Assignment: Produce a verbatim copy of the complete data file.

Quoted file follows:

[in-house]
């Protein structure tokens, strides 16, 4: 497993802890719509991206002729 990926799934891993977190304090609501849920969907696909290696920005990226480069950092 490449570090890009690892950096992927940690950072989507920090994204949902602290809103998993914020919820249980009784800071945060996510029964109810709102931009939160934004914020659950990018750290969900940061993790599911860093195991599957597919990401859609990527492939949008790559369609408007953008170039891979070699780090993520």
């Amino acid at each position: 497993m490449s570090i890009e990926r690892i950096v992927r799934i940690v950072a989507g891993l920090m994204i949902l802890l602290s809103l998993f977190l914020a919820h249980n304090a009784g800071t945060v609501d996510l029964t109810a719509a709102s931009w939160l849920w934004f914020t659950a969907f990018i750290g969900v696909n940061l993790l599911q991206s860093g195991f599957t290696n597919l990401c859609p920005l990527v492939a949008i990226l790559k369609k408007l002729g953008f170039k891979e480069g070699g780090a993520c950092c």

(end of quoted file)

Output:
[in-house]
């Protein structure tokens, strides 16, 4: 497993802890719509991206002729 990926799934891993977190304090609501849920969907696909290696920005990226480069950092 490449570090890009690892950096992927940690950072989507920090994204949902602290809103998993914020919820249980009784800071945060996510029964109810709102931009939160934004914020659950990018750290969900940061993790599911860093195991599957597919990401859609990527492939949008790559369609408007953008170039891979070699780090993520």
């Amino acid at each position: 497993m490449s570090i890009e990926r690892i950096v992927r799934i940690v950072a989507g891993l920090m994204i949902l802890l602290s809103l998993f977190l914020a919820h249980n304090a009784g800071t945060v609501d996510l029964t109810a719509a709102s931009w939160l849920w934004f914020t659950a969907f990018i750290g969900v696909n940061l993790l599911q991206s860093g195991f599957t290696n597919l990401c859609p920005l990527v492939a949008i990226l790559k369609k408007l002729g953008f170039k891979e480069g070699g780090a993520c950092c």